India Monetary Policy April 2016


India: Reserve Bank cuts repurchase rate, takes steps to boost liquidity

April 5, 2016

The Reserve Bank of India (RBI) cut the repurchase rate to an over-five-year low and announced a slew of measures designed to boost liquidity amid easing price pressures in the Indian economy. At a scheduled meeting on 5 April, the RBI decided to cut the repurchase rate from 6.75% to 6.50%, a decision which was widely expected by market analysts. However, in an unanticipated move, the Bank decided to narrow the policy rate corridor from plus/minus 100 basis points to plus/minus 50 basis points and consequently cut the marginal standing facility rate (Bank rate) to 7.00% and hiked the reverse repurchase rate to 6.00%. This decision came along with other measures designed to help improve the transmission of policy rate cuts and support growth in India’s economy.

In the accompanying statement, the Bank outlined that the decisions come against a backdrop of subdued global growth characterized by low levels of trade and stress in many emerging market economies. While global financial markets have recouped the losses suffered at the start of the year, the Bank added that an “uneasy calm” prevails which could be dispelled by soft data going forward. Regarding India, the RBI sees growth strengthening slowly in FY 2016 amid a return to normal monsoon, accommodative monetary policy and a salary hike for government employees. Accordingly, the RBI held its GDP growth projection for fiscal year 2016 at 7.6%, with an even balance of risks. The Bank also made no changes to its inflation forecast and stated that prices are expected to move along the projected path and inflation should trend toward the target of 5% by March 2017.

The highlight of the Bank’s statement was the focus on fast-tracking the pace of monetary policy transmission through a number of measures to boost liquidity. Liquidity conditions have tightened in recent months on the back of a slowdown in government spending and capital flows. While previously the RBI had been keeping liquidity in deficit to avoid inflation, an easing in price pressures along with the government’s recent commitment to fiscal targets in the budget for FY 2016 has allowed monetary policy to become more accommodative. Some of the measures announced include narrowing the policy rate corridor, a reduction in the cash-reserve ratio and a move toward a neutral liquidity balance. Commenting on the implications of the announcement, Sonal Varma, economist at Nomura, adds:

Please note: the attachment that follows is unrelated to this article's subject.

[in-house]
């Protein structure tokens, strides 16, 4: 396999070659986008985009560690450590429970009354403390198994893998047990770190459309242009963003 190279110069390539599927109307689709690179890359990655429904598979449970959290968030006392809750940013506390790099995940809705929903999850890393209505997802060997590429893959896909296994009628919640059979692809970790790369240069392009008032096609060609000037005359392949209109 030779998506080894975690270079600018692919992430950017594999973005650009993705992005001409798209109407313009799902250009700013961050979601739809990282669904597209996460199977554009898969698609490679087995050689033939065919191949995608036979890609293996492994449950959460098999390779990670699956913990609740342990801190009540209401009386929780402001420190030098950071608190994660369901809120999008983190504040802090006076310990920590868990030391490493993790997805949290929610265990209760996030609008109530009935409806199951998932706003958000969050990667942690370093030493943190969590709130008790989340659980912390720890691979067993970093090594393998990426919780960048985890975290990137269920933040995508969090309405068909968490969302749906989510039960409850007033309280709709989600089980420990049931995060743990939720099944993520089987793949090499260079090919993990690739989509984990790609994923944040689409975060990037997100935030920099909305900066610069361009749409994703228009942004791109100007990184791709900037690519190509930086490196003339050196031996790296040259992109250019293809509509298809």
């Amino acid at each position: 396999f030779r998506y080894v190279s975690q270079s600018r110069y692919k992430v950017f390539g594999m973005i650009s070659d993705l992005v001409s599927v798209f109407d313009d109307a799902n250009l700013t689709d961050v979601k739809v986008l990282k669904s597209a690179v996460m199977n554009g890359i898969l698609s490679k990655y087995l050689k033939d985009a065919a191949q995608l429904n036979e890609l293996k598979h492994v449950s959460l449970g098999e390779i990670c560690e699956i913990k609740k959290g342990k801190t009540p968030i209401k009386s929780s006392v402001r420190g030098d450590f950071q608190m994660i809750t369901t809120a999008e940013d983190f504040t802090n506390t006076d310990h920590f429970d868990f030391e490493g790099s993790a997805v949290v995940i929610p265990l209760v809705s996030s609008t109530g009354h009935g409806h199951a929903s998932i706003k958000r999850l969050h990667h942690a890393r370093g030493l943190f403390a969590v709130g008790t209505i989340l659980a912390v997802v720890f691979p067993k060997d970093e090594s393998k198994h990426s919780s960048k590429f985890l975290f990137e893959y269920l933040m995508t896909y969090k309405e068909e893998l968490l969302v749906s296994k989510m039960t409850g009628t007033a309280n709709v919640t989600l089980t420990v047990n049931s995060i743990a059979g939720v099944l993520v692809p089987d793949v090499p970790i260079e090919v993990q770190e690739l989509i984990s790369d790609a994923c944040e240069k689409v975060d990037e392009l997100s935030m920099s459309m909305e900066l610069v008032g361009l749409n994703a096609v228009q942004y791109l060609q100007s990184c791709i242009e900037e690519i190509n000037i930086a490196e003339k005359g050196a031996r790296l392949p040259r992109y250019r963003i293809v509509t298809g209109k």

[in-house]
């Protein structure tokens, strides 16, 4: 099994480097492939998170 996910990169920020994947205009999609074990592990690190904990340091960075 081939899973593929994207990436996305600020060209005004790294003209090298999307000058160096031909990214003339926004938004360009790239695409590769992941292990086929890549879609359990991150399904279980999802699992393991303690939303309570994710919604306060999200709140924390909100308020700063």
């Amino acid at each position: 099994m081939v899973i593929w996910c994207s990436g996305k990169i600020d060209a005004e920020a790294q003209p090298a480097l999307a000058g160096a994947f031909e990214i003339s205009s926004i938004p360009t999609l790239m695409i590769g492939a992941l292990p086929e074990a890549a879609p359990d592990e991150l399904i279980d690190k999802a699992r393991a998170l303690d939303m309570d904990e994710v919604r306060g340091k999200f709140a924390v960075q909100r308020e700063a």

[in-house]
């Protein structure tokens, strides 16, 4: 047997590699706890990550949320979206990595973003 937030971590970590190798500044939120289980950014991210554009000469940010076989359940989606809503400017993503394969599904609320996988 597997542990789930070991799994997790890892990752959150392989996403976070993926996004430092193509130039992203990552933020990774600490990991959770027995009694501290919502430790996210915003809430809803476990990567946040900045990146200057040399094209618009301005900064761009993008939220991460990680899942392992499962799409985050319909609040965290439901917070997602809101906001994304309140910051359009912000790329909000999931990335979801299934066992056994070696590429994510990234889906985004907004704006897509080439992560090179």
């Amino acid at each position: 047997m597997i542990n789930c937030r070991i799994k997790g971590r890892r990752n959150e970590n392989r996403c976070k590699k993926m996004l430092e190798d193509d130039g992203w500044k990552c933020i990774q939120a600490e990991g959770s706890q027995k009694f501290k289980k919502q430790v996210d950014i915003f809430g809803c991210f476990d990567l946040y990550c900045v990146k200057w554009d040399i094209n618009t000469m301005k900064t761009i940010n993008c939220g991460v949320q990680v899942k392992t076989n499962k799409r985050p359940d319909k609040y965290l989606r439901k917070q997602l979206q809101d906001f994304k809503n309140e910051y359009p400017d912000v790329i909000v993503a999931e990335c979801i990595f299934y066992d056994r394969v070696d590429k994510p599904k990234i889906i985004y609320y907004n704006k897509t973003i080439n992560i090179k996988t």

“Even as the RBI cut the repo rate by only 25bp, the effective reduction is larger. So far, tight banking system liquidity has meant that the weighted average call money rate is fixed at around 15bp above the repo rate. However, in today’s policy announcement, the RBI has committed to multiple liquidity measures, which will ensure that the weighted average call rate fixes close to the repo rate, ensuring a larger ‘effective’ reduction in the overnight call rate than just 25bp.”

In its forward guidance, the RBI stuck to a dovish tone, maintaining an accommodative stance. The Bank also emphasized that it will continue to “watch macroeconomic and financial developments in the months ahead with a view to responding with further policy action as space opens up.” The next scheduled policy meeting is on 7 June.

FocusEconomics Consensus Forecast panelists are still taking the recent developments into account and project that the repurchase rate will average 6.44% at the end of FY 2016. For FY 2017, panelists also see the repurchase rate ending the year at 6.44%.

Author: Angela Bouzanis, Lead Economist

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India Monetary Policy Chart

India Monetary Policy April 2016 2

Note: Marginal Standing Facility (MSF) Rate, Repo Rate and Reverse Repo Rate in %.
Source: Reserve Bank of India (RBI).

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